And if that doesn’t apply to you, well, see previous thoughts on that topic, then get a doctor, and THEN read this article.
Every third sentence, I seriously had to keep myself from standing up and shouting, EXACTLY! (In my empty apartment.) You should hear my internal monologue when I’m talking to my patients.
I’d like to add: I’m getting a little sick of people talking about how doctors never have enough time for them because they’re evil money-grubbers who are more worried about the bottom line than the human being sitting in front of them; they push through as many patients as possible so they can fill their Olympic-sized backyard swimming pools with as much money as possible. Yes, some doctors are like that. But no matter how much you hear about them, my experience is that they’re the exception, rather than the rule, especially these days.
There are enormous pressures on a physician’s practice these days, and a lot of them are financial. The clinic where I did my Family Medicine rotation had to do Botox injections on the side, just to balance the books financially so they could keep taking Medicare patients without going bankrupt. And their schedule was PACKED. We saw patients every fifteen minutes. Which SUCKED, both for us AND (especially) the patients. But the only other option would be to close the clinic to Medicare patients. It was the only holdout in town; if we stopped taking low-reimbursement patients or went bankrupt, the Medicare patients in the area would have been SOL. (That stands for “surely out of luck,” Mom. 😀 )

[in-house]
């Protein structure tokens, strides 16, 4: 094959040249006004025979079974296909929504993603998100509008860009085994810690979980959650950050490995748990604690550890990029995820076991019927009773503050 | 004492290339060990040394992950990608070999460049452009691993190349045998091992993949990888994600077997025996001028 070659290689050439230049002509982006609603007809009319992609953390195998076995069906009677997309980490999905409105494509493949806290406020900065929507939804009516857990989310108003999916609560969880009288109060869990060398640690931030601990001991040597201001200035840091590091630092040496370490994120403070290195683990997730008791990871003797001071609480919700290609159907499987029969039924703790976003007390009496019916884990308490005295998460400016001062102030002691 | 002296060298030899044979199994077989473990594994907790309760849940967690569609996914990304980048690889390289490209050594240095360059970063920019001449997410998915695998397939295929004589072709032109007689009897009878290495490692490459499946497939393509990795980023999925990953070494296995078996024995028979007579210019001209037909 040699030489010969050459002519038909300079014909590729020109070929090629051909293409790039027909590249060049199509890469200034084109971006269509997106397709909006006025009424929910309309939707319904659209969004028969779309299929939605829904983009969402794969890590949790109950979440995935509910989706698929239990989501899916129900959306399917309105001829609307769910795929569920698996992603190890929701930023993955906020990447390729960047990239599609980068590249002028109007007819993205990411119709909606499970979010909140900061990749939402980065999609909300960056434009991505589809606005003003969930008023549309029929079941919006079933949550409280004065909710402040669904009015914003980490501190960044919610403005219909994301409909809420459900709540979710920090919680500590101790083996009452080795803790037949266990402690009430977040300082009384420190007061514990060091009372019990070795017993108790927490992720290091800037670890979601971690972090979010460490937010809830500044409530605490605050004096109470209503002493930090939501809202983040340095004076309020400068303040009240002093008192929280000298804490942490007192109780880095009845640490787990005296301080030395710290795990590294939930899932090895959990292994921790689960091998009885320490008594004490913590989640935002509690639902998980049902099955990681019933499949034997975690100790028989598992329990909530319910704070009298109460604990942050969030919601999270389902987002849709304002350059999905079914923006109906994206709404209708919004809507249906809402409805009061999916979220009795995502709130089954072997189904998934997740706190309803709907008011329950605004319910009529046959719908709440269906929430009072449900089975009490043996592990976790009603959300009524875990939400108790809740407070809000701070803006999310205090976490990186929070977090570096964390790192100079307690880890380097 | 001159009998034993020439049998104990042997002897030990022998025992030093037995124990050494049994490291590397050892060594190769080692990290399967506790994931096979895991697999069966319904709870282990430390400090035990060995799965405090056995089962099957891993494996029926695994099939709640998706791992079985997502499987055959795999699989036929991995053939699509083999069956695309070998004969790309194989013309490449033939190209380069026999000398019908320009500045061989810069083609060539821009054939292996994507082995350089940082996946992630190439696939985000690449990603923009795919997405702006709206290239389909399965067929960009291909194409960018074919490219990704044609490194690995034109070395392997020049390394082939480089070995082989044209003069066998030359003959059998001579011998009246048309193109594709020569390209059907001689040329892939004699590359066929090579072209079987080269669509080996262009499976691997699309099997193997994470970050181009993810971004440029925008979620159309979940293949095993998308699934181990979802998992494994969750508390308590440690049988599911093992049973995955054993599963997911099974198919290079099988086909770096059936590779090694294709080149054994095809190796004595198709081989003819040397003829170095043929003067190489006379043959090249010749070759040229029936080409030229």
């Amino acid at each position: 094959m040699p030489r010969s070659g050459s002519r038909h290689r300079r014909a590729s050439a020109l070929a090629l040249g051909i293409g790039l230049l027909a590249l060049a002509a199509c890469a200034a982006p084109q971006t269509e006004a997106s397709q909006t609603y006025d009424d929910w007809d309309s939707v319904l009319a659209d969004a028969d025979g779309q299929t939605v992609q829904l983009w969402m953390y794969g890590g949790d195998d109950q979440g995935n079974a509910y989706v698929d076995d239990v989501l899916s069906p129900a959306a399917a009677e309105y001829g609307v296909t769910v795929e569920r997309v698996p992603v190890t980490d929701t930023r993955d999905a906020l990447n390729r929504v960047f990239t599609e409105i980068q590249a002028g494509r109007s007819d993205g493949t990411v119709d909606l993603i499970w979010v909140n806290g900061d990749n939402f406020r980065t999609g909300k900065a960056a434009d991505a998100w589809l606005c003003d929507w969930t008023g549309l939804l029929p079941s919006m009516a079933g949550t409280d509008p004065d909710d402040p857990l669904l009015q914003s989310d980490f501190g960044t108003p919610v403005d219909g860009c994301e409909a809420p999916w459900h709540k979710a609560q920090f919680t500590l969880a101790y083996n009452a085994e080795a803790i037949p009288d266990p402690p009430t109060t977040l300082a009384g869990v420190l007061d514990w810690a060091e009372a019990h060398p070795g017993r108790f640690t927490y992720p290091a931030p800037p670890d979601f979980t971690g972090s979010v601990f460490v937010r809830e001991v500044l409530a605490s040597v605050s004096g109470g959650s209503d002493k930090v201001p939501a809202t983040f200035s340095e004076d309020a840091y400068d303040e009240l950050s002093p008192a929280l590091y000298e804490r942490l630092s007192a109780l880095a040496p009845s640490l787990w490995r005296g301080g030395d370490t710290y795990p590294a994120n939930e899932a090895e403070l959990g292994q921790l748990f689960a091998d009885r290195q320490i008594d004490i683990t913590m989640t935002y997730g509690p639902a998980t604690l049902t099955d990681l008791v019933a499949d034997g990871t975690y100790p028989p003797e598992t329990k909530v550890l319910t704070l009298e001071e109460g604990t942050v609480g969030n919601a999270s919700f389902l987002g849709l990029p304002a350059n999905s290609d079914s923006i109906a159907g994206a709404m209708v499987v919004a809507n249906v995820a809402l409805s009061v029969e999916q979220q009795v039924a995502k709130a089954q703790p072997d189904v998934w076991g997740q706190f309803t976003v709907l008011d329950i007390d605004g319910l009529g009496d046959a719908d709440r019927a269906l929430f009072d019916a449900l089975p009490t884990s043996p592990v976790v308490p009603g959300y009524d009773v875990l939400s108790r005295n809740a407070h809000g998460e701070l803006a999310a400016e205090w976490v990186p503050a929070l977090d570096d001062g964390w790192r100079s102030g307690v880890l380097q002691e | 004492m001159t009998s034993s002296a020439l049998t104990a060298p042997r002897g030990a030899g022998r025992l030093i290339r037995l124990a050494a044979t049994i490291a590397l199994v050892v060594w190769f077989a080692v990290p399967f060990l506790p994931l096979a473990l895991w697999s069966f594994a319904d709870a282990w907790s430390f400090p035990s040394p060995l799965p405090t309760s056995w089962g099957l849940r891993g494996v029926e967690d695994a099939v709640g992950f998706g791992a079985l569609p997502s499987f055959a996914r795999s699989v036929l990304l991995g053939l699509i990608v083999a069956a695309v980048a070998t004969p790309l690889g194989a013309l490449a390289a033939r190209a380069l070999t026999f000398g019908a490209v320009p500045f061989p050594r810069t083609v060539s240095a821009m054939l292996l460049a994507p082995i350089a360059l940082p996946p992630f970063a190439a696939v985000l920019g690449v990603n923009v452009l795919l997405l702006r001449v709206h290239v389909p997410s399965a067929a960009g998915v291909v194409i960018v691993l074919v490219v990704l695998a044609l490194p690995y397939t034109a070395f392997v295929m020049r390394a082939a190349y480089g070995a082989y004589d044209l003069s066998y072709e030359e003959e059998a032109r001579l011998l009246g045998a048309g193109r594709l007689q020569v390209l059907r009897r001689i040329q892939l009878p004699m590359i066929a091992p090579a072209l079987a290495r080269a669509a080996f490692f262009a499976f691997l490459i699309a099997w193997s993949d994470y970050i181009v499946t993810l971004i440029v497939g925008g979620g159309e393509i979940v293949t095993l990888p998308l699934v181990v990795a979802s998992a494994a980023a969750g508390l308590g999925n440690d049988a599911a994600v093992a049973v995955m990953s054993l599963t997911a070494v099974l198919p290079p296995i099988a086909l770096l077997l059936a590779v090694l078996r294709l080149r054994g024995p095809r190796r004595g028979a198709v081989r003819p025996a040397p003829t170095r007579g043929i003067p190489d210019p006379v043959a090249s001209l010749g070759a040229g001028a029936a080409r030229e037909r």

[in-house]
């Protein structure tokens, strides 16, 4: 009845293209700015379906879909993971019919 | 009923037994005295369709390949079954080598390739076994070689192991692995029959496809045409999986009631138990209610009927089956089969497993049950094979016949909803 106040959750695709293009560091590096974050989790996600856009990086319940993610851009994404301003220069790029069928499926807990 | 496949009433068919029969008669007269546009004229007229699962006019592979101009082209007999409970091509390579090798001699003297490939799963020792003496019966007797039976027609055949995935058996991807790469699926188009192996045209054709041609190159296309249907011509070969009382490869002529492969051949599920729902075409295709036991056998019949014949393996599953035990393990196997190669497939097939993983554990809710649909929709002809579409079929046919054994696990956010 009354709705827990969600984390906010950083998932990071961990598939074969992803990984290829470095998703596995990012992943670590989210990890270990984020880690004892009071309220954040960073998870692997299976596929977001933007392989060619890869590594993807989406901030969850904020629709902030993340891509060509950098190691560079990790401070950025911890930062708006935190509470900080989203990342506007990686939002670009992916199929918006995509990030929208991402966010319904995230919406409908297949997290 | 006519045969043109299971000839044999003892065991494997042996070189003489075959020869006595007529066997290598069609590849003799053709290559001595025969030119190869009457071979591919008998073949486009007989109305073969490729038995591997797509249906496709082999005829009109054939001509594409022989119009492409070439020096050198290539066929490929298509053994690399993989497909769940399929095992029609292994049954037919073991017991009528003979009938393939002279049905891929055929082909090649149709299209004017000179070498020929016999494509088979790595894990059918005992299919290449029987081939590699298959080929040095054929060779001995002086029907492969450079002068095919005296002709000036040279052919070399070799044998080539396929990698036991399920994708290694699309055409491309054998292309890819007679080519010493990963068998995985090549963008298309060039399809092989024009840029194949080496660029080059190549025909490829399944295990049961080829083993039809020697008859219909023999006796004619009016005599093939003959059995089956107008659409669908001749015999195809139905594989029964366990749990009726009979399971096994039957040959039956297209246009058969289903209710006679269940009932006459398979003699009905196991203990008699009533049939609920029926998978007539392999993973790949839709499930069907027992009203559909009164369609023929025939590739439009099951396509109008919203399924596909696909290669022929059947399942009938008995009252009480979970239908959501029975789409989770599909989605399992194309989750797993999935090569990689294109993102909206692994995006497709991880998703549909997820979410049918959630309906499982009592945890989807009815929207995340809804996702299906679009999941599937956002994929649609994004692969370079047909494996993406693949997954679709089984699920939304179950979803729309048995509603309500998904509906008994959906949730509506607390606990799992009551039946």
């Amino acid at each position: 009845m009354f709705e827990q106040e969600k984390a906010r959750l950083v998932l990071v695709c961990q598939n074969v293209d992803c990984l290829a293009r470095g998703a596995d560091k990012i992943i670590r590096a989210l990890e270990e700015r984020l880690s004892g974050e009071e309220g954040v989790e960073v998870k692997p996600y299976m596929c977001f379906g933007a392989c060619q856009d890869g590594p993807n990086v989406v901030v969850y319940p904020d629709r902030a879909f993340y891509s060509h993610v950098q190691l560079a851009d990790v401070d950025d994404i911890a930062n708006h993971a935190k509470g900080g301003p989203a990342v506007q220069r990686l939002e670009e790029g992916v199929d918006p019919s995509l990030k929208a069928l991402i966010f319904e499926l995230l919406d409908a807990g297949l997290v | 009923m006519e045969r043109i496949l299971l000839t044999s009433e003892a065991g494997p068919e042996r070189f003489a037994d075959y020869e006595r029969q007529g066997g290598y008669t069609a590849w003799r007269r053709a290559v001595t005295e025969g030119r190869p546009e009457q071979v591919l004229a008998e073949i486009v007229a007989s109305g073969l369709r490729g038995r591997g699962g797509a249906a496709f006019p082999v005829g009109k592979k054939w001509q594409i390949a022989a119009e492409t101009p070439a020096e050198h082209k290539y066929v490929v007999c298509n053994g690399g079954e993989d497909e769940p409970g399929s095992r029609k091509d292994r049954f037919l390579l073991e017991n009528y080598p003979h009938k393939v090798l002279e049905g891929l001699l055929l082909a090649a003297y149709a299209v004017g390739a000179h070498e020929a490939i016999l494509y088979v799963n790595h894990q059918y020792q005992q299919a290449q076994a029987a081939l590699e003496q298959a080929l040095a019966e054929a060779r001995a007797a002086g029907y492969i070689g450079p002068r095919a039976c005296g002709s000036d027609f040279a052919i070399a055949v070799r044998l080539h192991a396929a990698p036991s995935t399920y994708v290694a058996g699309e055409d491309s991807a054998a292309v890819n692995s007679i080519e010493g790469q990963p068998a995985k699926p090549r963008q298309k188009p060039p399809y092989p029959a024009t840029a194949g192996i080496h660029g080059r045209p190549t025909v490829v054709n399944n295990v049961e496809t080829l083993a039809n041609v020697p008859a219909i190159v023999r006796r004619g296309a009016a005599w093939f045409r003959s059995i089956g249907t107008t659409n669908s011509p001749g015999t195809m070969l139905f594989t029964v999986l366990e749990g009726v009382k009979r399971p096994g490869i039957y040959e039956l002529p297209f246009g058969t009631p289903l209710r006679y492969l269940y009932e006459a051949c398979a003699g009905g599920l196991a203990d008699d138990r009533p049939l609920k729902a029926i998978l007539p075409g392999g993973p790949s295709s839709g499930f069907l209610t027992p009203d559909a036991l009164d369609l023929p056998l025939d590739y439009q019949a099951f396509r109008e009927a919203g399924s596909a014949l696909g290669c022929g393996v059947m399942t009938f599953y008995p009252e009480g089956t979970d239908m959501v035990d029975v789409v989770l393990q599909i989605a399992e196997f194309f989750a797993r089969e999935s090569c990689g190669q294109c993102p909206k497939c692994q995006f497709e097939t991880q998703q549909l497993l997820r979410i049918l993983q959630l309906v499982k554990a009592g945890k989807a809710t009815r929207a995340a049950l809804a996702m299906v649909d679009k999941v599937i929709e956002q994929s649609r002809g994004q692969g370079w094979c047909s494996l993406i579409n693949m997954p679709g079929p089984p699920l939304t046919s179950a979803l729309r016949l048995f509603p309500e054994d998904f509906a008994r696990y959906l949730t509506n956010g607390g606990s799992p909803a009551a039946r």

I read comments on blogs and newspaper articles about health-related stuff a lot, and so far my favorite comment to illustrate this point was as follows: “I get reimbursed fourteen dollars for a physical. How much do you pay for a haircut?”
There’s not much awareness about where exactly medical dollars go. Yes, we’re pouring money into the medical system right now. Niagra-Falls-style. But I’ll tell you one thing: it sure ain’t going to the doctors on the front lines. It used to be that going into medicine was a sure first-class ticket on the gravy train. But that’s not always the case anymore, yet the perception survives the current reality. (Your typical medical resident starts out at least a quarter of a million dollars in debt, due to the absurd cost of a medical education. And no one ever bats an eye when doctors’ salaries are eroded.)
On a personal level, my patients often accuse me of being greedy and heartless when they’re upset with me for whatever reason. I get it; it’s what you say to your evil doctor when they’re being evil at you. Or you threaten to sue them. Whatever.
But it’s kind of hard not to take the prevailing cultural attitude personally. I did well enough in med school and on my Step exams that I could easily have gone into one of those super-cushy specialties that would pretty much set me for life. But you know what? I’m doing underserved internal medicine, in one of the most messed-up hospital systems in the country. I am not there for my health, or my pocketbook. Certainly not.
It was my first-choice program.
And you know what? I still have a see-x-number-of-patients-in-a-day schedule. Because there are a LOT of sick people. It sure doesn’t do my bank account any good.
But hey. Evil doctors are evil, and they evil the evil with their evil evilness of evil.
I get it. I swear I do. People who are scared and in pain lash out, and it’s often hard to remember not to attack your allies. (It’s understandable; it’s always safer to attack people who are on your side; they’re less likely to hurt you back.) But I can’t help getting irritated and ranty when I read stuff on the interwebzes.
I’ll end by saying, if I had the luxury of spending an hour with every one of my patients, I’d be the greatest doctor IN THE UNIVERSE. Not to mention the happiest. And so would your doctor.
But try finding someone that will pay us a living wage for that. Especially in this day and age.